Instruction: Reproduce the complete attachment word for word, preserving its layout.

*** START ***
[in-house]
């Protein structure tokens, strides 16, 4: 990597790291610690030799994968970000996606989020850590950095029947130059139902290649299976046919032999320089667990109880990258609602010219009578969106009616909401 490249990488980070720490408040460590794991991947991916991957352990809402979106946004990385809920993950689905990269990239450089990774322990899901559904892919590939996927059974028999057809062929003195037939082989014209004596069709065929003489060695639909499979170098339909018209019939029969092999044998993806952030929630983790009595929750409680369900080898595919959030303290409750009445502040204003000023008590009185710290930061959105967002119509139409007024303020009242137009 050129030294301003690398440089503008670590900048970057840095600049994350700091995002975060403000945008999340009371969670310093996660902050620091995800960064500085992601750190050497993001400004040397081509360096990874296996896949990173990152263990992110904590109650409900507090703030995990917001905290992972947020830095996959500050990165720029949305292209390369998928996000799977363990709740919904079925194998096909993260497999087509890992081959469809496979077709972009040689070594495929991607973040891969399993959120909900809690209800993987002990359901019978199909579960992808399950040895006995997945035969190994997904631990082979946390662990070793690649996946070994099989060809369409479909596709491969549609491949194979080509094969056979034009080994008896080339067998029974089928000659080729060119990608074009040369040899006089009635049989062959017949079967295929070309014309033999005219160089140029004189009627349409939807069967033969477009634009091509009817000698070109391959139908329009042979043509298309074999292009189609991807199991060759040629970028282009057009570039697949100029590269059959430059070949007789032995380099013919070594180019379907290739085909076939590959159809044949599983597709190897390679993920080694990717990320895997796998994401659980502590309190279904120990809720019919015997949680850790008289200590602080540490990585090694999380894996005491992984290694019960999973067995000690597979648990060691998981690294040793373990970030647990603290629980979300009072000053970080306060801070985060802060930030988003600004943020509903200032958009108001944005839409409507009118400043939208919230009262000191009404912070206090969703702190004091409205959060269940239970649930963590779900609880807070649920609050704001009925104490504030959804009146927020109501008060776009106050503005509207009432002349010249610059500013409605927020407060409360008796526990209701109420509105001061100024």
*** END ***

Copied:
[in-house]
């Protein structure tokens, strides 16, 4: 990597790291610690030799994968970000996606989020850590950095029947130059139902290649299976046919032999320089667990109880990258609602010219009578969106009616909401 490249990488980070720490408040460590794991991947991916991957352990809402979106946004990385809920993950689905990269990239450089990774322990899901559904892919590939996927059974028999057809062929003195037939082989014209004596069709065929003489060695639909499979170098339909018209019939029969092999044998993806952030929630983790009595929750409680369900080898595919959030303290409750009445502040204003000023008590009185710290930061959105967002119509139409007024303020009242137009 050129030294301003690398440089503008670590900048970057840095600049994350700091995002975060403000945008999340009371969670310093996660902050620091995800960064500085992601750190050497993001400004040397081509360096990874296996896949990173990152263990992110904590109650409900507090703030995990917001905290992972947020830095996959500050990165720029949305292209390369998928996000799977363990709740919904079925194998096909993260497999087509890992081959469809496979077709972009040689070594495929991607973040891969399993959120909900809690209800993987002990359901019978199909579960992808399950040895006995997945035969190994997904631990082979946390662990070793690649996946070994099989060809369409479909596709491969549609491949194979080509094969056979034009080994008896080339067998029974089928000659080729060119990608074009040369040899006089009635049989062959017949079967295929070309014309033999005219160089140029004189009627349409939807069967033969477009634009091509009817000698070109391959139908329009042979043509298309074999292009189609991807199991060759040629970028282009057009570039697949100029590269059959430059070949007789032995380099013919070594180019379907290739085909076939590959159809044949599983597709190897390679993920080694990717990320895997796998994401659980502590309190279904120990809720019919015997949680850790008289200590602080540490990585090694999380894996005491992984290694019960999973067995000690597979648990060691998981690294040793373990970030647990603290629980979300009072000053970080306060801070985060802060930030988003600004943020509903200032958009108001944005839409409507009118400043939208919230009262000191009404912070206090969703702190004091409205959060269940239970649930963590779900609880807070649920609050704001009925104490504030959804009146927020109501008060776009106050503005509207009432002349010249610059500013409605927020407060409360008796526990209701109420509105001061100024």